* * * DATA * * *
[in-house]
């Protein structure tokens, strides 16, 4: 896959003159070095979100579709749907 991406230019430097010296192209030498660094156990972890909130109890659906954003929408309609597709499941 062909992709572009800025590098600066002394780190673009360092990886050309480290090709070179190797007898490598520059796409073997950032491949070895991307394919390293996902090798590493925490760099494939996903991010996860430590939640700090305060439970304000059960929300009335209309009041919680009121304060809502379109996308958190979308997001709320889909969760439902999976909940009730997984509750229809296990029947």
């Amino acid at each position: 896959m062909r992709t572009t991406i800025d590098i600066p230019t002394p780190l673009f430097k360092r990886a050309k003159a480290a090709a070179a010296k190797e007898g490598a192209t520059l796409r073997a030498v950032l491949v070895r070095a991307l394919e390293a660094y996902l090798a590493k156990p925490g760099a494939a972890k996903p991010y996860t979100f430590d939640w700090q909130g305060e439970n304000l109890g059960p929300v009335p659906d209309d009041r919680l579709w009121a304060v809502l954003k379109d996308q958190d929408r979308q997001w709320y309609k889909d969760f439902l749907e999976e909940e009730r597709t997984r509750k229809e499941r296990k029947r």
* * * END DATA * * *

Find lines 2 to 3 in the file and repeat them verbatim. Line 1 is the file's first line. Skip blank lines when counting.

């Protein structure tokens, strides 16, 4: 896959003159070095979100579709749907 991406230019430097010296192209030498660094156990972890909130109890659906954003929408309609597709499941 062909992709572009800025590098600066002394780190673009360092990886050309480290090709070179190797007898490598520059796409073997950032491949070895991307394919390293996902090798590493925490760099494939996903991010996860430590939640700090305060439970304000059960929300009335209309009041919680009121304060809502379109996308958190979308997001709320889909969760439902999976909940009730997984509750229809296990029947």
């Amino acid at each position: 896959m062909r992709t572009t991406i800025d590098i600066p230019t002394p780190l673009f430097k360092r990886a050309k003159a480290a090709a070179a010296k190797e007898g490598a192209t520059l796409r073997a030498v950032l491949v070895r070095a991307l394919e390293a660094y996902l090798a590493k156990p925490g760099a494939a972890k996903p991010y996860t979100f430590d939640w700090q909130g305060e439970n304000l109890g059960p929300v009335p659906d209309d009041r919680l579709w009121a304060v809502l954003k379109d996308q958190d929408r979308q997001w709320y309609k889909d969760f439902l749907e999976e909940e009730r597709t997984r509750k229809e499941r296990k029947r």